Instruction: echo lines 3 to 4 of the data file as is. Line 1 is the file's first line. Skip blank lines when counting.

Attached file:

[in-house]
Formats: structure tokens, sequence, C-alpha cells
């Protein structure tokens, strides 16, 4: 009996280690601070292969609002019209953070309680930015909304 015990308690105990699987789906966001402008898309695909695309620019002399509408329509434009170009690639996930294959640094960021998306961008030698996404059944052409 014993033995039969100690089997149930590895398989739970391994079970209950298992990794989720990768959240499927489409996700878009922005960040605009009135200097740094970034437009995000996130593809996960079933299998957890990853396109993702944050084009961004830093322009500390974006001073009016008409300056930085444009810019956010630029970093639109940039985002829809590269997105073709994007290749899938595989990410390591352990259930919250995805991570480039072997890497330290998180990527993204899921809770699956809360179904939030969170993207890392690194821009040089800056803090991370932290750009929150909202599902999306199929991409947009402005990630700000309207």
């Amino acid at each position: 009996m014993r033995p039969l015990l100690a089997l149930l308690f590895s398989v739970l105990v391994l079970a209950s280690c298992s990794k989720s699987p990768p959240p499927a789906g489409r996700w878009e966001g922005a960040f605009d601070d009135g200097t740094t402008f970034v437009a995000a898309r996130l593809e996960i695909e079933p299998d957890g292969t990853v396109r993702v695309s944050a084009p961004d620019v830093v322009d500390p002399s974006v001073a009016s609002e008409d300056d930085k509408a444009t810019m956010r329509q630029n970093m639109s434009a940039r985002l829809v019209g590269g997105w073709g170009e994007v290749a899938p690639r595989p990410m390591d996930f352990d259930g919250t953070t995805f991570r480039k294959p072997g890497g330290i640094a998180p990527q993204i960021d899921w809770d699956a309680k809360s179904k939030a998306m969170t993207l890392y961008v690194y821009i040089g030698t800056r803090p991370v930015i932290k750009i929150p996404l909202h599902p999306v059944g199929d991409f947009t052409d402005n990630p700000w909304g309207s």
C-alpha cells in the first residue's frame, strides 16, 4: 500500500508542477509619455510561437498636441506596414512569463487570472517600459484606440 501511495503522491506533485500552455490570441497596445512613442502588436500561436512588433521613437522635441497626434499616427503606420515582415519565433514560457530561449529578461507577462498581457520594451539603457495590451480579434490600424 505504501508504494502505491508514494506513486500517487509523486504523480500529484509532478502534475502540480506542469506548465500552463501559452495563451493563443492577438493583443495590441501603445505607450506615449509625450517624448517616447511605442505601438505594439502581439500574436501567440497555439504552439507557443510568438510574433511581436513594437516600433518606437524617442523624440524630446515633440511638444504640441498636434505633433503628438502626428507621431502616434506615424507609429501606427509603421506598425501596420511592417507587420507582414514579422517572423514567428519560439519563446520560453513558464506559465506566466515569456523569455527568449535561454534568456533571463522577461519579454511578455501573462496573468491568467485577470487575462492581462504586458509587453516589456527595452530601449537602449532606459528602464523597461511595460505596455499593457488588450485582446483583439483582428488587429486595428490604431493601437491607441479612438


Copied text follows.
């Protein structure tokens, strides 16, 4: 009996280690601070292969609002019209953070309680930015909304 015990308690105990699987789906966001402008898309695909695309620019002399509408329509434009170009690639996930294959640094960021998306961008030698996404059944052409 014993033995039969100690089997149930590895398989739970391994079970209950298992990794989720990768959240499927489409996700878009922005960040605009009135200097740094970034437009995000996130593809996960079933299998957890990853396109993702944050084009961004830093322009500390974006001073009016008409300056930085444009810019956010630029970093639109940039985002829809590269997105073709994007290749899938595989990410390591352990259930919250995805991570480039072997890497330290998180990527993204899921809770699956809360179904939030969170993207890392690194821009040089800056803090991370932290750009929150909202599902999306199929991409947009402005990630700000309207």
């Amino acid at each position: 009996m014993r033995p039969l015990l100690a089997l149930l308690f590895s398989v739970l105990v391994l079970a209950s280690c298992s990794k989720s699987p990768p959240p499927a789906g489409r996700w878009e966001g922005a960040f605009d601070d009135g200097t740094t402008f970034v437009a995000a898309r996130l593809e996960i695909e079933p299998d957890g292969t990853v396109r993702v695309s944050a084009p961004d620019v830093v322009d500390p002399s974006v001073a009016s609002e008409d300056d930085k509408a444009t810019m956010r329509q630029n970093m639109s434009a940039r985002l829809v019209g590269g997105w073709g170009e994007v290749a899938p690639r595989p990410m390591d996930f352990d259930g919250t953070t995805f991570r480039k294959p072997g890497g330290i640094a998180p990527q993204i960021d899921w809770d699956a309680k809360s179904k939030a998306m969170t993207l890392y961008v690194y821009i040089g030698t800056r803090p991370v930015i932290k750009i929150p996404l909202h599902p999306v059944g199929d991409f947009t052409d402005n990630p700000w909304g309207s």